The same goes for jobs. You find something so fitting for your experience and skill set, you can’t see why you wouldn’t get it. You pour your heart and soul into your application, and then you crash and have no energy left to apply for anything else for the next few days. But you tell yourself it’s okay, because this is the one. They will contact you for an interview. Even if you’re not looking for a long-term job or partner, it’s very easy to think it’s landed in your lap. But often what we are actually doing is compromising our true desires to make it seem ideal, out of a subconscious fear that we won’t find what we truly want and deserve. Searching for a job or partner is no different: we naturally try to make the job/person align with our desires because we (as a society) still stereotype and stigmatize being unpartnered and unemployed.
But these desires are fluid and change over time. What I once would have considered to be my ideal job, would be my nightmare job now. Partners from our past are in the past for a reason. With each relationship and job, we are fine-tuning our ideas of what we want. When we leave one job behind, we have a better idea of what is necessary for us to be happy and fulfilled at work. We become more aware of what we want, and we can avoid getting into dissatisfying jobs in the future. At first, my job loss felt like a premature end to a fantastic opportunity, one that I most certainly wasn’t ready to give up yet. But now, 9 weeks on, I realize that my happiness and fulfillment from my job were very low. I compromised on a lot of things because of good pay and benefits.
For both jobs and love, I shifted to exploring opportunities and possibilities, pursuing something that catches my eye in whatever way that may be rather than having a list of ideals I’m trying to check off. This helped to take the pressure off myself, care a little less, and spend less time on each job application, so that I could do more of them.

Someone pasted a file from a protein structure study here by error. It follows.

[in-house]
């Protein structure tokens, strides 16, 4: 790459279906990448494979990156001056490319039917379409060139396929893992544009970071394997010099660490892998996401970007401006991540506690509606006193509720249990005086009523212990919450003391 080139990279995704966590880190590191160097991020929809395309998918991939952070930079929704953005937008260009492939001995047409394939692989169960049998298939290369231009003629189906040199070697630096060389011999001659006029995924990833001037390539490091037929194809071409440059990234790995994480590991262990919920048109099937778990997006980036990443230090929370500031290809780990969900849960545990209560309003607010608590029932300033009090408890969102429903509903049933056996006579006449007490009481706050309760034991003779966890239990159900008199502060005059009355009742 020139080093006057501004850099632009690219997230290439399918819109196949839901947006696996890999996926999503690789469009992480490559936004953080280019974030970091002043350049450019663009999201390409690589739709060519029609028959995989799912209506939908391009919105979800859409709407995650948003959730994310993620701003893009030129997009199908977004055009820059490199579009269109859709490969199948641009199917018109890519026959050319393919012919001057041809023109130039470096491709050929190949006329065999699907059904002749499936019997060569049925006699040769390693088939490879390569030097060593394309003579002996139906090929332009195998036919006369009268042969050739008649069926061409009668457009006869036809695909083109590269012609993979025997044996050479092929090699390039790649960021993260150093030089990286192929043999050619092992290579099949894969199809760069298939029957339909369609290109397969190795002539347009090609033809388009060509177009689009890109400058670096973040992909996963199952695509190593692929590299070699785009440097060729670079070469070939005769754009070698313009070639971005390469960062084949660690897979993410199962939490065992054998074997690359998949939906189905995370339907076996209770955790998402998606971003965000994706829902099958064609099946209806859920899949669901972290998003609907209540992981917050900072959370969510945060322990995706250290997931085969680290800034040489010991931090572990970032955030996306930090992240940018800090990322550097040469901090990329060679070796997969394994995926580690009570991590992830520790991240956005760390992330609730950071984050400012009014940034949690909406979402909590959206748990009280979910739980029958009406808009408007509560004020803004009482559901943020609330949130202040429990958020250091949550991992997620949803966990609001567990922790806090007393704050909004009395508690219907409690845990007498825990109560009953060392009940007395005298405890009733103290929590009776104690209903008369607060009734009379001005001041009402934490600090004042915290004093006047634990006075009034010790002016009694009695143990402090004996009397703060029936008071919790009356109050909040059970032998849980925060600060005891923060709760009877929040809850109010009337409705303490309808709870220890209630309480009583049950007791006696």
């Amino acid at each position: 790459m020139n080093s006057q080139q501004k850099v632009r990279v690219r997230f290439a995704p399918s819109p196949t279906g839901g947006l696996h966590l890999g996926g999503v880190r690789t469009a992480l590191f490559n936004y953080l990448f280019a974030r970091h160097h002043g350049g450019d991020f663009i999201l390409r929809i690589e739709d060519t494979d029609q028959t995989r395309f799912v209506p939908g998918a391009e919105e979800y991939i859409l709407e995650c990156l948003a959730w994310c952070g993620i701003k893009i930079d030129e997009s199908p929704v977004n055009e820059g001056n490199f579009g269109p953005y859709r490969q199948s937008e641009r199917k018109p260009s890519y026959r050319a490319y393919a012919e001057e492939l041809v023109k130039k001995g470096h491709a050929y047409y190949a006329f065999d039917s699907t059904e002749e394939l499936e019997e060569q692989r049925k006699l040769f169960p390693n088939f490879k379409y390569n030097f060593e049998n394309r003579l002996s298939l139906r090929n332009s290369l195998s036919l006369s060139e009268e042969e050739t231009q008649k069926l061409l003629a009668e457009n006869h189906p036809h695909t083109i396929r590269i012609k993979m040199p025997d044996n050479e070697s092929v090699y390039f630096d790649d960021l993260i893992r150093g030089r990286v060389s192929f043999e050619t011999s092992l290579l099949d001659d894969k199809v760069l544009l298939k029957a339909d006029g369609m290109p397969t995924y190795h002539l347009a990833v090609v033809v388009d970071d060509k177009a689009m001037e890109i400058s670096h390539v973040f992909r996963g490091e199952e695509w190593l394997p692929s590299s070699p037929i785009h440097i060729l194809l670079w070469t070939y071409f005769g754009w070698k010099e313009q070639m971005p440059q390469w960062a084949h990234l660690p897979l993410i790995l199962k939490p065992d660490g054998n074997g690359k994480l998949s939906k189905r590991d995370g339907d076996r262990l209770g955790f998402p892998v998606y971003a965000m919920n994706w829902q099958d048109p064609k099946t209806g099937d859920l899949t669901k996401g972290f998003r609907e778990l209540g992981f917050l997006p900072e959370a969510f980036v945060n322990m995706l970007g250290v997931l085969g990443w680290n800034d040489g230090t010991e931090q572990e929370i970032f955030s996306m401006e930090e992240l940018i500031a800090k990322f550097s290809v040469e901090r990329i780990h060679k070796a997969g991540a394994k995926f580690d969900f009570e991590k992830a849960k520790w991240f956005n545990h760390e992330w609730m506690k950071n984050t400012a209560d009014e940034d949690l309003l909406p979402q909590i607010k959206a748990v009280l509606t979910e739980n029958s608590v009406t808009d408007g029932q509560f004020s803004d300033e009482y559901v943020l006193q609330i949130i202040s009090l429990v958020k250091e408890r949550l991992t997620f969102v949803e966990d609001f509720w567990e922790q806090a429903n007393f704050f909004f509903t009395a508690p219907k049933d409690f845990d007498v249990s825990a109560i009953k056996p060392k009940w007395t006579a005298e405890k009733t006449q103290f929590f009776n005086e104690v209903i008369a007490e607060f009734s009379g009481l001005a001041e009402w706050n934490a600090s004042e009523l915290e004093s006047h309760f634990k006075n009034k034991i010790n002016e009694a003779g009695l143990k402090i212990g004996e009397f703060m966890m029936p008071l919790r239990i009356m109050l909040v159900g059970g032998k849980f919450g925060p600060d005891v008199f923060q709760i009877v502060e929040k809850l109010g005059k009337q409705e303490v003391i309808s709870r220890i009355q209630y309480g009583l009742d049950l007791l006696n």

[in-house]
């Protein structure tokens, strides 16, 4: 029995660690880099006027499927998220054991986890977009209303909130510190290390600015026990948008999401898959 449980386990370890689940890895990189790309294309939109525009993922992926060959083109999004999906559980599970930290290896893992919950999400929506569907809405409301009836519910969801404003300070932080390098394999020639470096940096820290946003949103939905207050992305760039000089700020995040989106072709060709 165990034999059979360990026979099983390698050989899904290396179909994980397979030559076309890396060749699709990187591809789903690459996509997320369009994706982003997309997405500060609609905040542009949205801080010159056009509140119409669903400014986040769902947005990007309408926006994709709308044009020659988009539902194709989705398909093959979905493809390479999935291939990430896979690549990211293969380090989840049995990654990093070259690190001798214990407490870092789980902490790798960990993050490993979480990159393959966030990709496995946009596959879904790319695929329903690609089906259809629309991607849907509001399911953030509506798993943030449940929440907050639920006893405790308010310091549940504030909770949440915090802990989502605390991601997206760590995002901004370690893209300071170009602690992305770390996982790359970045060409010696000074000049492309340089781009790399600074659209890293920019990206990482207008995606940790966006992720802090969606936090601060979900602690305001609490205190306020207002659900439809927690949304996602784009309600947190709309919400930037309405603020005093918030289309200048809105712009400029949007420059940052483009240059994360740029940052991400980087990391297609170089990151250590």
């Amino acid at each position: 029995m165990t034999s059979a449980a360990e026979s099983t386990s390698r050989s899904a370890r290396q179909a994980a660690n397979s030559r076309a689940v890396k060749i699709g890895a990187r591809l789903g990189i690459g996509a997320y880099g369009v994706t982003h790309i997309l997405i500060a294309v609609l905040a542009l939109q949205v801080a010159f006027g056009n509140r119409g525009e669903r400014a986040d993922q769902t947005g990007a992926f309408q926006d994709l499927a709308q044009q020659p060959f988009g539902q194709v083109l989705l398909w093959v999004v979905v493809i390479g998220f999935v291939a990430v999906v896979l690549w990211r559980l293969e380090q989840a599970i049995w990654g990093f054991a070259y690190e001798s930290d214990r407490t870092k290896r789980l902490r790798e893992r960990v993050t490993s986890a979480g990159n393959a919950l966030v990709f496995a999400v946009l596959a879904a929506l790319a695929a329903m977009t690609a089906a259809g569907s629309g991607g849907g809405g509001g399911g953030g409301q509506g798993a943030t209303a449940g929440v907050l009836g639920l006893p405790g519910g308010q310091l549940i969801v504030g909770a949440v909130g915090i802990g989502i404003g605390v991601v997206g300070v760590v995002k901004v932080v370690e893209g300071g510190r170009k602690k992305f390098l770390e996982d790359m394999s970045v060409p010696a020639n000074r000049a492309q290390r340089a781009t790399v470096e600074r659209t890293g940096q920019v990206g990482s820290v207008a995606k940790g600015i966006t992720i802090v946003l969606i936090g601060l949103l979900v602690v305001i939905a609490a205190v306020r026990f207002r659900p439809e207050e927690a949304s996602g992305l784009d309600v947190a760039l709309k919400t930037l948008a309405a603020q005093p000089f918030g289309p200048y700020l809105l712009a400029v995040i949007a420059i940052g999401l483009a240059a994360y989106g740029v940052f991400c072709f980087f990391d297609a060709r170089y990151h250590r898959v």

I transitioned to searching for jobs on my phone rather than sitting down at the desk on the laptop for the inevitable hours I would spend searching and applying for sometimes only one job. First I would browse and save any opportunities that looked interesting. I would come back to this list later or the next day, when I might notice reasons why the job isn’t a good match and get rid of them. For those that remained, I would apply to all those that had the ‘easy apply’ option, leaving the others on the list. These I work through every few days after vetting them once again to make sure they are worthy of my time. Do I actually stand a chance (looking at number of applicants, required skills etc)? Do I really want that job, and how much work is required to complete the application?
As the economy begins to improve, there will be an increase in job opportunities as well. The difference is that now the sheer quantity of people applying for each job has risen exponentially, meaning the rejection level is much higher. That average of 27 jobs just to get one interview is probably a much higher figure since COVID. This can be daunting—but I choose to understand this as another reason a rejection isn’t anything personal. And my new mindset is helping me stay calmly focused on finding a job (or a partner) that is realistically suited for me.
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Photo: Charles Deluvio via Unsplash; Markus Winkler via Unsplash